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The National Portrait Gallery acknowledges the Traditional Custodians of Country throughout Australia and recognises the continuing connection to lands, waters and communities. We pay our respect to Aboriginal and Torres Strait Islander cultures and to Elders both past and present.

Aboriginal and Torres Strait Islander viewers are warned that this website contains images of deceased persons.

Ron Grainer, 1965 (printed 2002)

Lewis Morley

gelatin silver photograph on paper (sheet: 40.4 cm x 30.2 cm, image: 36.1 cm x 25.5 cm)

Ron Grainer (1922–1981) was a composer of music for television and film. Born in Atherton, Queensland, Grainer is said to have been as young as four when he started learning the violin and six when he gave his first public performance. Having briefly studied piano at the University of Queensland, he enlisted in the RAAF in 1940, serving as a wireless operator in Townsville and performing in concerts as a member of the service’s entertainment unit. Discharged from the Air Force on medical grounds in 1945, Grainer studied under Eugene Goossens at Sydney’s Conservatorium of Music before moving to London in the early sixties and becoming a rehearsal pianist for the BBC. He gained attention for his theme for the Maigret series, and in 1962 wrote the music from which the theme to Steptoe and Son was taken. The following year he was asked to provide the opening music for a new children’s science fiction series entitled Doctor Who. Grainer’s theme, considered a pioneering piece of electronic music and later reinterpreted by bands including Pink Floyd, Thin Lizzy and The Pogues, is still in use 50 years later as the BBC embarks on production of the 2014 incarnation of the series. Amongst connoisseurs of television themes Grainer is equally renowned for the atmospheric music for the opening and closing credits of The Prisoner series, starring Patrick McGoohan. His film credits include the scores for To Sir With Love (1967) and the Charlton Heston cult classic The Omega Man (1971).

Collection: National Portrait Gallery
Gift of the artist 2002
Donated through the Australian Government's Cultural Gifts Program
© Lewis Morley Archive LLC

Accession number: 2002.11

Currently not on display

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Artist and subject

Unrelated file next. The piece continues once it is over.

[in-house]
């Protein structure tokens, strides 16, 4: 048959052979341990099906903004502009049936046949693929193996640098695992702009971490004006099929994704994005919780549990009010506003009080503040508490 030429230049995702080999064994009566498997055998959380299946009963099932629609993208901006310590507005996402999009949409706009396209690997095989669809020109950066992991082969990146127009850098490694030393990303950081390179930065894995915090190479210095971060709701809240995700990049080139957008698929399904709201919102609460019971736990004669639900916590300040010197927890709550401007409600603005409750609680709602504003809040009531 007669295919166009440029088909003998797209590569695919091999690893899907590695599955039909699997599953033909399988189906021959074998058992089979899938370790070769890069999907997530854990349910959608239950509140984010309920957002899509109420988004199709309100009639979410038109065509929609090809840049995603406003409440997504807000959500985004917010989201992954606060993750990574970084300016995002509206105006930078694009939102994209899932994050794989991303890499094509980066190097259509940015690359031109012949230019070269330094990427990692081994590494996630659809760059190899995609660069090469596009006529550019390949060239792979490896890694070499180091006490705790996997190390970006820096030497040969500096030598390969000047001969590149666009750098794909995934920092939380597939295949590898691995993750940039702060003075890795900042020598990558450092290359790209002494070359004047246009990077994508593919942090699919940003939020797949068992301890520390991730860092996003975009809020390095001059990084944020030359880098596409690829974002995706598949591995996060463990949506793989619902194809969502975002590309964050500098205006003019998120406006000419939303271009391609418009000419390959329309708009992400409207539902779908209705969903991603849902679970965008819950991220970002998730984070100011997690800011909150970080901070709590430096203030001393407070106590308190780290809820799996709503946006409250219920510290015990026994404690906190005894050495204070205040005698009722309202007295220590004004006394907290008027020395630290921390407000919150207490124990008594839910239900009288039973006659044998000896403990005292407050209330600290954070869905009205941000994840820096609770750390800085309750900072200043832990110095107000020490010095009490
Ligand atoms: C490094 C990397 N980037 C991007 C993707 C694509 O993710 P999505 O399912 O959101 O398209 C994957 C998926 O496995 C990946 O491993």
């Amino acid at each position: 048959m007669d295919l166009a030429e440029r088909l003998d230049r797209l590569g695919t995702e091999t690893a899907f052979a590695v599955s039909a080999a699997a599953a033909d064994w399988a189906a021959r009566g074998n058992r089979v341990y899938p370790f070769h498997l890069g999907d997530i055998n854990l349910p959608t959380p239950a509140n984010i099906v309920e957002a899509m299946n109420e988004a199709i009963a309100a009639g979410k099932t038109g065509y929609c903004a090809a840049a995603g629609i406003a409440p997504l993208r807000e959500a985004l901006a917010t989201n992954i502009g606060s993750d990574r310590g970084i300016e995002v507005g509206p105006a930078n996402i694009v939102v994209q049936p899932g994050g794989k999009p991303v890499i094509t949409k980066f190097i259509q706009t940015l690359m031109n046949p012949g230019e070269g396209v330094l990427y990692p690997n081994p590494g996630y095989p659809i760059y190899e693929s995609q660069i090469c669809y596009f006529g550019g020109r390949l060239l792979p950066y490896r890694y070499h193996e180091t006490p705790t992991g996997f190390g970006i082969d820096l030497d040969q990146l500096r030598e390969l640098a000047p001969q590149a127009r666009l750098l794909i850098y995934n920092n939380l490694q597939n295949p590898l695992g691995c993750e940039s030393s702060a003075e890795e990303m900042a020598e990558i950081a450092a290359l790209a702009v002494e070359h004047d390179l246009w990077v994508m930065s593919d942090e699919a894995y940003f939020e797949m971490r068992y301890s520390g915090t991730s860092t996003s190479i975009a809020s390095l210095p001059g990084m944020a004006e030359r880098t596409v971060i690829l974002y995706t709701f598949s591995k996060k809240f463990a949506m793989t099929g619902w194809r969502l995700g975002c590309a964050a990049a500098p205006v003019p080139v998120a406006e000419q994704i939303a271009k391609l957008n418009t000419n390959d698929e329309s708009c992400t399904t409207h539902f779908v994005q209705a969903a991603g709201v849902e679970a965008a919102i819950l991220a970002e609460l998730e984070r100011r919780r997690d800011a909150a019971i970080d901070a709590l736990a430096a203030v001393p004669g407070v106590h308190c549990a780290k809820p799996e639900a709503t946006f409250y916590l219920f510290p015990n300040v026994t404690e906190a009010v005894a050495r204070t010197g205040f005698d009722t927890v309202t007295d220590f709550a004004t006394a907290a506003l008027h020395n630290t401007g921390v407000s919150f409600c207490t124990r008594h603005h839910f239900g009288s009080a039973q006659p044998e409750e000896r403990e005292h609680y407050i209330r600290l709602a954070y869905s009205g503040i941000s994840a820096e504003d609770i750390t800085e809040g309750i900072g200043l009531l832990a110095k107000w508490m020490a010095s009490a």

Lewis Morley (age 40 in 1965)

Ron Grainer (age 43 in 1965)

Subject professions

Performing arts

Donated by

Lewis Morley (49 portraits)

Related information

The Companion

Permanent collection catalogue

Café and shop

On one level The Companion talks about the most famous and frontline Australians, but on another it tells us about ourselves: who we read, who we watch, who we listen to, who we cheer for, who we aspire to be, and who we'll never forget. The Companion is available to buy online and in the Portrait Gallery Store.

Lewis Morley, 2003 Sage
Lewis Morley, 2003 Sage
Lewis Morley, 2003 Sage
Lewis Morley, 2003 Sage

Myself and Eye

Magazine article by Magda Keaney, 2003

Magda Keaney speaks with Lewis Morley about his photographic career and the major retrospective of his work on display at the NPG.

Ron Grainer, 1965 (printed 2002) Lewis Morley
Ron Grainer, 1965 (printed 2002) Lewis Morley
Ron Grainer, 1965 (printed 2002) Lewis Morley
Ron Grainer, 1965 (printed 2002) Lewis Morley

Dr Who?

Magazine article by Simon Elliott, 2002

It is not well known that the person who composed the famous theme music for the BBC's Doctor Who series was Australian Ron Grainer.

In the mirror: self portrait with Joy Hester, 1939 Albert Tucker
In the mirror: self portrait with Joy Hester, 1939 Albert Tucker
In the mirror: self portrait with Joy Hester, 1939 Albert Tucker
In the mirror: self portrait with Joy Hester, 1939 Albert Tucker

Depth of Field

Portrait Photography from the Collection

Previous exhibition, 2004

Over the last five years the National Portrait Gallery has developed a collection of portrait photographs that reflects both the strength and diversity of Australian achievement as well as the talents of our photographers.

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The National Portrait Gallery acknowledges the Traditional Custodians of Country throughout Australia and recognises the continuing connection to lands, waters and communities. We pay our respect to Aboriginal and Torres Strait Islander cultures and to Elders both past and present.

Aboriginal and Torres Strait Islander viewers are warned that this website contains images of deceased persons.